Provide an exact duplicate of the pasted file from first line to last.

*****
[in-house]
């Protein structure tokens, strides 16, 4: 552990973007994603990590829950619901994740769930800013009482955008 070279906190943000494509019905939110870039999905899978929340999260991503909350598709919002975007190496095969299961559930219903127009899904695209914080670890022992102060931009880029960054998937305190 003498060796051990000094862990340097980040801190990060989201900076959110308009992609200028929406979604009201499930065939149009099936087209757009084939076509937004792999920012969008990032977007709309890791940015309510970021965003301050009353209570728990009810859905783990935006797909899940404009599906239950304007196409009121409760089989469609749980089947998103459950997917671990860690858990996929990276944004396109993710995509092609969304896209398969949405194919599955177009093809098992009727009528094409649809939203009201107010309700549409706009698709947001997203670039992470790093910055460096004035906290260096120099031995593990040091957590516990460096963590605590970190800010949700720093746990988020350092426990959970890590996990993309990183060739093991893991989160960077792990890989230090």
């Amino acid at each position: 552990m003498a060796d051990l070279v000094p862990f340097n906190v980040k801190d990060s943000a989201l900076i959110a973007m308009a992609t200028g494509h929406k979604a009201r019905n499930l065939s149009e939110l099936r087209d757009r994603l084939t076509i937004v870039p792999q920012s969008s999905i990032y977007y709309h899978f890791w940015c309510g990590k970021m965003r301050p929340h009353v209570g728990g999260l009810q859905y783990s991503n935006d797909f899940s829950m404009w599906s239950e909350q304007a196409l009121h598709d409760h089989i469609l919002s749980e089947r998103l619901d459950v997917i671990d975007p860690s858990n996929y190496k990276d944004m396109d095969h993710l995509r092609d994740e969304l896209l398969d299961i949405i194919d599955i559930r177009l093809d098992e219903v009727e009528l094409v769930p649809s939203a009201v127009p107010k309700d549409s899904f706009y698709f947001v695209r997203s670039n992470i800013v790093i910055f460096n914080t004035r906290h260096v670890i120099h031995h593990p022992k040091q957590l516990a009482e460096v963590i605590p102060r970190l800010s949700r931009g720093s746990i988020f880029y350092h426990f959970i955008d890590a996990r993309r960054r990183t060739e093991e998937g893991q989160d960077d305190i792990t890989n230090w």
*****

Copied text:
[in-house]
């Protein structure tokens, strides 16, 4: 552990973007994603990590829950619901994740769930800013009482955008 070279906190943000494509019905939110870039999905899978929340999260991503909350598709919002975007190496095969299961559930219903127009899904695209914080670890022992102060931009880029960054998937305190 003498060796051990000094862990340097980040801190990060989201900076959110308009992609200028929406979604009201499930065939149009099936087209757009084939076509937004792999920012969008990032977007709309890791940015309510970021965003301050009353209570728990009810859905783990935006797909899940404009599906239950304007196409009121409760089989469609749980089947998103459950997917671990860690858990996929990276944004396109993710995509092609969304896209398969949405194919599955177009093809098992009727009528094409649809939203009201107010309700549409706009698709947001997203670039992470790093910055460096004035906290260096120099031995593990040091957590516990460096963590605590970190800010949700720093746990988020350092426990959970890590996990993309990183060739093991893991989160960077792990890989230090």
């Amino acid at each position: 552990m003498a060796d051990l070279v000094p862990f340097n906190v980040k801190d990060s943000a989201l900076i959110a973007m308009a992609t200028g494509h929406k979604a009201r019905n499930l065939s149009e939110l099936r087209d757009r994603l084939t076509i937004v870039p792999q920012s969008s999905i990032y977007y709309h899978f890791w940015c309510g990590k970021m965003r301050p929340h009353v209570g728990g999260l009810q859905y783990s991503n935006d797909f899940s829950m404009w599906s239950e909350q304007a196409l009121h598709d409760h089989i469609l919002s749980e089947r998103l619901d459950v997917i671990d975007p860690s858990n996929y190496k990276d944004m396109d095969h993710l995509r092609d994740e969304l896209l398969d299961i949405i194919d599955i559930r177009l093809d098992e219903v009727e009528l094409v769930p649809s939203a009201v127009p107010k309700d549409s899904f706009y698709f947001v695209r997203s670039n992470i800013v790093i910055f460096n914080t004035r906290h260096v670890i120099h031995h593990p022992k040091q957590l516990a009482e460096v963590i605590p102060r970190l800010s949700r931009g720093s746990i988020f880029y350092h426990f959970i955008d890590a996990r993309r960054r990183t060739e093991e998937g893991q989160d960077d305190i792990t890989n230090w």